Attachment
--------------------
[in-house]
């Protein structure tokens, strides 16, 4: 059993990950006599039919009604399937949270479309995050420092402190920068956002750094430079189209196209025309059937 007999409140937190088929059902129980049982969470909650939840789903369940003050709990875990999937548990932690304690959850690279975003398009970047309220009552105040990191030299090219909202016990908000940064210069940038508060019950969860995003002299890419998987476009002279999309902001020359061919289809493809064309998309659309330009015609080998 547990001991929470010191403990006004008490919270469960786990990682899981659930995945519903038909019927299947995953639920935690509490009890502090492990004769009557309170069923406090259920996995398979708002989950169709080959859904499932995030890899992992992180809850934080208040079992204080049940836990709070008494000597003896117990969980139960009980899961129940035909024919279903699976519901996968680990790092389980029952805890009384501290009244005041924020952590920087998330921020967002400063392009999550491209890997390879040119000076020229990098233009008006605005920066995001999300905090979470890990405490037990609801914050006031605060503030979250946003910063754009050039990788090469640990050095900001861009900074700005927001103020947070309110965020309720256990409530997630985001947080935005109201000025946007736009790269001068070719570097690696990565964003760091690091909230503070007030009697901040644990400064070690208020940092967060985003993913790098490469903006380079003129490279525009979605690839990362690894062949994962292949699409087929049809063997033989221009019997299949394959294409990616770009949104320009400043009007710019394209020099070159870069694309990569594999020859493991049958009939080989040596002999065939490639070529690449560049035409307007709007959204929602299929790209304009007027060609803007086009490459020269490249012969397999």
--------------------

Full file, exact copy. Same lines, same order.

[in-house]
């Protein structure tokens, strides 16, 4: 059993990950006599039919009604399937949270479309995050420092402190920068956002750094430079189209196209025309059937 007999409140937190088929059902129980049982969470909650939840789903369940003050709990875990999937548990932690304690959850690279975003398009970047309220009552105040990191030299090219909202016990908000940064210069940038508060019950969860995003002299890419998987476009002279999309902001020359061919289809493809064309998309659309330009015609080998 547990001991929470010191403990006004008490919270469960786990990682899981659930995945519903038909019927299947995953639920935690509490009890502090492990004769009557309170069923406090259920996995398979708002989950169709080959859904499932995030890899992992992180809850934080208040079992204080049940836990709070008494000597003896117990969980139960009980899961129940035909024919279903699976519901996968680990790092389980029952805890009384501290009244005041924020952590920087998330921020967002400063392009999550491209890997390879040119000076020229990098233009008006605005920066995001999300905090979470890990405490037990609801914050006031605060503030979250946003910063754009050039990788090469640990050095900001861009900074700005927001103020947070309110965020309720256990409530997630985001947080935005109201000025946007736009790269001068070719570097690696990565964003760091690091909230503070007030009697901040644990400064070690208020940092967060985003993913790098490469903006380079003129490279525009979605690839990362690894062949994962292949699409087929049809063997033989221009019997299949394959294409990616770009949104320009400043009007710019394209020099070159870069694309990569594999020859493991049958009939080989040596002999065939490639070529690449560049035409307007709007959204929602299929790209304009007027060609803007086009490459020269490249012969397999």